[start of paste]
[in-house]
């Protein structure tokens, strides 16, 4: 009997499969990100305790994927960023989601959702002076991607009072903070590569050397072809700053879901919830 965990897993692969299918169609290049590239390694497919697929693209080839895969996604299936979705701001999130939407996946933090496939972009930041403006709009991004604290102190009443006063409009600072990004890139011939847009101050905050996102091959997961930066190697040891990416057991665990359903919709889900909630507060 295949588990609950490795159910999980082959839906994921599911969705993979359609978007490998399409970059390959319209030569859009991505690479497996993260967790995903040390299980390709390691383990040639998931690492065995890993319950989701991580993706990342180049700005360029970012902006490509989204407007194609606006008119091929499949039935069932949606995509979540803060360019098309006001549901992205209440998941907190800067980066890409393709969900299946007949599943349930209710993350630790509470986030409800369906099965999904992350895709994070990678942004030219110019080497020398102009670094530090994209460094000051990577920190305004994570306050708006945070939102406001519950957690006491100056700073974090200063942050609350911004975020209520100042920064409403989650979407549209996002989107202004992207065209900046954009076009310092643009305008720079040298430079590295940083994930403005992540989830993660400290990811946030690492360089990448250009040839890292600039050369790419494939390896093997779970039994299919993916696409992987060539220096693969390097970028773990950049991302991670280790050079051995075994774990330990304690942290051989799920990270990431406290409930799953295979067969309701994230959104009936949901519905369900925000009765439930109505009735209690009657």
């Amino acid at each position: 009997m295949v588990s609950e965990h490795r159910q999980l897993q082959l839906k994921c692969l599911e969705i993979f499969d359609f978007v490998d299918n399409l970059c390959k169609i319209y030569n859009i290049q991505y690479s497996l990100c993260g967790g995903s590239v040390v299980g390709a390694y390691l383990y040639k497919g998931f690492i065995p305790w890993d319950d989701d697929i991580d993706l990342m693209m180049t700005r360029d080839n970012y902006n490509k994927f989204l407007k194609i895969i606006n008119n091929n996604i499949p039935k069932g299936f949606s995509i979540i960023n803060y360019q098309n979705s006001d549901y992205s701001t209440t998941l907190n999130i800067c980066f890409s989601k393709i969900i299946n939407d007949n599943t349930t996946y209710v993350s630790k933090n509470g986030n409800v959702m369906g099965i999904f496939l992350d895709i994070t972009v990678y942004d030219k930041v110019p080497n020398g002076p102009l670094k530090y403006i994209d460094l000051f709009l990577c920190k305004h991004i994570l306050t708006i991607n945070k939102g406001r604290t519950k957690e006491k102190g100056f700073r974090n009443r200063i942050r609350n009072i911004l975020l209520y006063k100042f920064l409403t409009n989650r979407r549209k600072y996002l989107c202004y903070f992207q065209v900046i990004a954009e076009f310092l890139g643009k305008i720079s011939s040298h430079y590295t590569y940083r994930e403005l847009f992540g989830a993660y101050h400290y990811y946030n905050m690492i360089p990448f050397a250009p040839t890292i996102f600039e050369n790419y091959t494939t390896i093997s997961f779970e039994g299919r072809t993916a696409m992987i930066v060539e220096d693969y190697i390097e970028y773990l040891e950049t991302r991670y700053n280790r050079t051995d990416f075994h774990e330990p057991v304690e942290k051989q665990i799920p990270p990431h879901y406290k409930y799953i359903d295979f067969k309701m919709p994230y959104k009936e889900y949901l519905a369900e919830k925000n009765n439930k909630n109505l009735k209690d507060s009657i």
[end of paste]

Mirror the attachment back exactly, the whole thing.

[in-house]
């Protein structure tokens, strides 16, 4: 009997499969990100305790994927960023989601959702002076991607009072903070590569050397072809700053879901919830 965990897993692969299918169609290049590239390694497919697929693209080839895969996604299936979705701001999130939407996946933090496939972009930041403006709009991004604290102190009443006063409009600072990004890139011939847009101050905050996102091959997961930066190697040891990416057991665990359903919709889900909630507060 295949588990609950490795159910999980082959839906994921599911969705993979359609978007490998399409970059390959319209030569859009991505690479497996993260967790995903040390299980390709390691383990040639998931690492065995890993319950989701991580993706990342180049700005360029970012902006490509989204407007194609606006008119091929499949039935069932949606995509979540803060360019098309006001549901992205209440998941907190800067980066890409393709969900299946007949599943349930209710993350630790509470986030409800369906099965999904992350895709994070990678942004030219110019080497020398102009670094530090994209460094000051990577920190305004994570306050708006945070939102406001519950957690006491100056700073974090200063942050609350911004975020209520100042920064409403989650979407549209996002989107202004992207065209900046954009076009310092643009305008720079040298430079590295940083994930403005992540989830993660400290990811946030690492360089990448250009040839890292600039050369790419494939390896093997779970039994299919993916696409992987060539220096693969390097970028773990950049991302991670280790050079051995075994774990330990304690942290051989799920990270990431406290409930799953295979067969309701994230959104009936949901519905369900925000009765439930109505009735209690009657």
């Amino acid at each position: 009997m295949v588990s609950e965990h490795r159910q999980l897993q082959l839906k994921c692969l599911e969705i993979f499969d359609f978007v490998d299918n399409l970059c390959k169609i319209y030569n859009i290049q991505y690479s497996l990100c993260g967790g995903s590239v040390v299980g390709a390694y390691l383990y040639k497919g998931f690492i065995p305790w890993d319950d989701d697929i991580d993706l990342m693209m180049t700005r360029d080839n970012y902006n490509k994927f989204l407007k194609i895969i606006n008119n091929n996604i499949p039935k069932g299936f949606s995509i979540i960023n803060y360019q098309n979705s006001d549901y992205s701001t209440t998941l907190n999130i800067c980066f890409s989601k393709i969900i299946n939407d007949n599943t349930t996946y209710v993350s630790k933090n509470g986030n409800v959702m369906g099965i999904f496939l992350d895709i994070t972009v990678y942004d030219k930041v110019p080497n020398g002076p102009l670094k530090y403006i994209d460094l000051f709009l990577c920190k305004h991004i994570l306050t708006i991607n945070k939102g406001r604290t519950k957690e006491k102190g100056f700073r974090n009443r200063i942050r609350n009072i911004l975020l209520y006063k100042f920064l409403t409009n989650r979407r549209k600072y996002l989107c202004y903070f992207q065209v900046i990004a954009e076009f310092l890139g643009k305008i720079s011939s040298h430079y590295t590569y940083r994930e403005l847009f992540g989830a993660y101050h400290y990811y946030n905050m690492i360089p990448f050397a250009p040839t890292i996102f600039e050369n790419y091959t494939t390896i093997s997961f779970e039994g299919r072809t993916a696409m992987i930066v060539e220096d693969y190697i390097e970028y773990l040891e950049t991302r991670y700053n280790r050079t051995d990416f075994h774990e330990p057991v304690e942290k051989q665990i799920p990270p990431h879901y406290k409930y799953i359903d295979f067969k309701m919709p994230y959104k009936e889900y949901l519905a369900e919830k925000n009765n439930k909630n109505l009735k209690d507060s009657i």